Monday, July 15, 2013

Food as your coping mechanism

I've written many, many times before about addiction transfer.  You can find some old posts below.

http://lolorashel.blogspot.com/2010/03/pick-your-poison.html

I absolutely advocate therapy after gastric bypass.  Not just a support group.  One-on-one, intense therapy to figure out WHY you need to self-medicate.  Whether it's food, shopping, alcohol, sex, drugs, or anything else, sometimes "everything in moderation" cannot apply!  

http://lolorashel.blogspot.com/2010/07/swapping-problems.html

Just because I'm aware of a problem doesn't mean its automatically fixed.  On the contrary, sometimes being aware of a problem almost makes it worse for me.

http://lolorashel.blogspot.com/2011/05/effing-jellybeans.html

I am trying to be aware of the compulsive eating.  Since I can't binge on shopping, I don't want to start gaining weight.  Why do I have to binge on anything?  Or, why can't I be addicted to the gym or something healthy?  I could be the first girl who has a broccoli addiction!  I hate broccoli, by the way.  My mom still puts it in the blender and dumps it in salads so I can't pick it out.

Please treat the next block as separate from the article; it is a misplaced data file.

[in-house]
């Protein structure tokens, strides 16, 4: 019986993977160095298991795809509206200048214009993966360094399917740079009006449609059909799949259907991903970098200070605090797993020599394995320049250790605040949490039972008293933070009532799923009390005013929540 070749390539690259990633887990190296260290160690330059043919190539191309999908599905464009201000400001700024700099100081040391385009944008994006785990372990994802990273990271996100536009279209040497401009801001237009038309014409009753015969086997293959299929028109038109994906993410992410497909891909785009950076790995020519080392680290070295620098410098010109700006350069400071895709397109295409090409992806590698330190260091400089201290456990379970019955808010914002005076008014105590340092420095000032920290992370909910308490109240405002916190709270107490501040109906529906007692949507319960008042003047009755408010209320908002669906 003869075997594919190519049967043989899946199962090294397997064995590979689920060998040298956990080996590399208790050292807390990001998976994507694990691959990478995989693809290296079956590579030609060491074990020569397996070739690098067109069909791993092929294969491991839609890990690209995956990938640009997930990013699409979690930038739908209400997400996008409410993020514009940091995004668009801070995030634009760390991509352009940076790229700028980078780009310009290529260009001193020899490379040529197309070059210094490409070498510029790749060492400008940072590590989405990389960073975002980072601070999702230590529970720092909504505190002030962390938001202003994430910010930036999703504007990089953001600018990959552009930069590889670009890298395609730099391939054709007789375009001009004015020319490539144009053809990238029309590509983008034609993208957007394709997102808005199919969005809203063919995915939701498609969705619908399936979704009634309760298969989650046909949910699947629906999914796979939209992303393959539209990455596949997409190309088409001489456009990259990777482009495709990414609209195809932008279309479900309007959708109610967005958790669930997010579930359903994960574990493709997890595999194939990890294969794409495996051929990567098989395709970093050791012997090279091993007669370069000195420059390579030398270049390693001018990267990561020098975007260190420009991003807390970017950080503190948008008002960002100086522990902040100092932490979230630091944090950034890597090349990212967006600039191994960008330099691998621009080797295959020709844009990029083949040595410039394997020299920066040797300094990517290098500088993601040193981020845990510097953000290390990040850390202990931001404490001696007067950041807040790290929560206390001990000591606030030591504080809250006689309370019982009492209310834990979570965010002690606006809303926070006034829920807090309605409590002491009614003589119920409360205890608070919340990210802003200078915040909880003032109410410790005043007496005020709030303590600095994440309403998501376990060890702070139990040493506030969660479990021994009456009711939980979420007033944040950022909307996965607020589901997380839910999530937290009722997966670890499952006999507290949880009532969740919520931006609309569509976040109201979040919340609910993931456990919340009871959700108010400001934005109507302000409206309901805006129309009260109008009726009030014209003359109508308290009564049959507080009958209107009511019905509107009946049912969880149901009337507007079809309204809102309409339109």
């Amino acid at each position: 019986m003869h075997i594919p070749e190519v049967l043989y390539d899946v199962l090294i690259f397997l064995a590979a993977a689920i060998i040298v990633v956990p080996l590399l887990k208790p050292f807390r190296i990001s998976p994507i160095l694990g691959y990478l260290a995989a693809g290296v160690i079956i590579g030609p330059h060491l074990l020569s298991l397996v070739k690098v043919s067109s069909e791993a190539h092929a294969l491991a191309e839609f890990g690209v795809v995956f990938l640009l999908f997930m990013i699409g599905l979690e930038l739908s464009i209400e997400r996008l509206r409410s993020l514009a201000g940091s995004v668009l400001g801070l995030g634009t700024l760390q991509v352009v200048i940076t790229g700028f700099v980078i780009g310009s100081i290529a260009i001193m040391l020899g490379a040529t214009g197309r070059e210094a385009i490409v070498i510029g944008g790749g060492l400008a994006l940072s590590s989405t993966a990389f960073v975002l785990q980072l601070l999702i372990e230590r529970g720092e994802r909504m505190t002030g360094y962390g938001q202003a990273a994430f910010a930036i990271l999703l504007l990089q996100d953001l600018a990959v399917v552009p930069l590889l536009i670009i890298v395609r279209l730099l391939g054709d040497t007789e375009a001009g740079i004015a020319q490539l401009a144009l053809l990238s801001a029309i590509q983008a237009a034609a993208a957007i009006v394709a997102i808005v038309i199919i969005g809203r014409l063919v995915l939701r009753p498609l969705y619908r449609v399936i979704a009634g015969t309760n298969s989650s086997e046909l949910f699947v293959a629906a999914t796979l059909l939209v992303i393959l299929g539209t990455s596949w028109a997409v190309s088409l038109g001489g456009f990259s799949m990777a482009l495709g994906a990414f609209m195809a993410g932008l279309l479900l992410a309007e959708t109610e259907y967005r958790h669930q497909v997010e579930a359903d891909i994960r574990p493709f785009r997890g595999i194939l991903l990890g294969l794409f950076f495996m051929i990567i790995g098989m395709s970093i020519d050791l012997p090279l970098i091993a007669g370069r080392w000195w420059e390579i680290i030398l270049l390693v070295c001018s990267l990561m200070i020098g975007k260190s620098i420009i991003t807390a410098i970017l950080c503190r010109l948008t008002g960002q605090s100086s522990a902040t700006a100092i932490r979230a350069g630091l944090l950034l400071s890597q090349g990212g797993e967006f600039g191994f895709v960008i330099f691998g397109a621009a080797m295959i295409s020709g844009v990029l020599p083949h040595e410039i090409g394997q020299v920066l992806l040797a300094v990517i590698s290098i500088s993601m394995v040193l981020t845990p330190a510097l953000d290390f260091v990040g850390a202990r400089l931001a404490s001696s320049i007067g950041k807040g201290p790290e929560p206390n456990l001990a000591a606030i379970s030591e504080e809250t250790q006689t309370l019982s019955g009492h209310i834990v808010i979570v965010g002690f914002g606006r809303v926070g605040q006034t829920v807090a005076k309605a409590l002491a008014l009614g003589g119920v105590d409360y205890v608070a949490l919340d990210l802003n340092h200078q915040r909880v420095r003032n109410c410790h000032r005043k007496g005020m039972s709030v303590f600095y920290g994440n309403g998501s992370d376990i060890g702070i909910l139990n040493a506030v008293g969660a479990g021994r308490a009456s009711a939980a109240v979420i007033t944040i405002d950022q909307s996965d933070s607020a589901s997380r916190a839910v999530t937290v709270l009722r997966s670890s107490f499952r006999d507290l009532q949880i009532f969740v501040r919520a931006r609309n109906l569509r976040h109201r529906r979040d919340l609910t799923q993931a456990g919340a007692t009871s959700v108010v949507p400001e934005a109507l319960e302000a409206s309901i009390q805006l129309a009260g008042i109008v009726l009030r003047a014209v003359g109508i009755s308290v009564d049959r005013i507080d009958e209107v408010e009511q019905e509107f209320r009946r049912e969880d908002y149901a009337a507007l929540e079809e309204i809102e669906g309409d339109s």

I am a compulsive overeater.  I am reading a book about this issue but, sadly so far, they are only focusing on those who have spent years in diet mode (they are giving permission to those in constant diet mode to actually eat when they feel hunger).  I left diet mode a long, long time ago (I haven't felt real hunger in years).  I have spent many years in binge mode and I need help.  I wrote a post recently and a friend said it really hit home for her.  And somehow, talking to her about it really finally put the puzzle pieces together.  It was all information of which I was very much aware.  However, it didn't really make sense until I talked it out with my friend.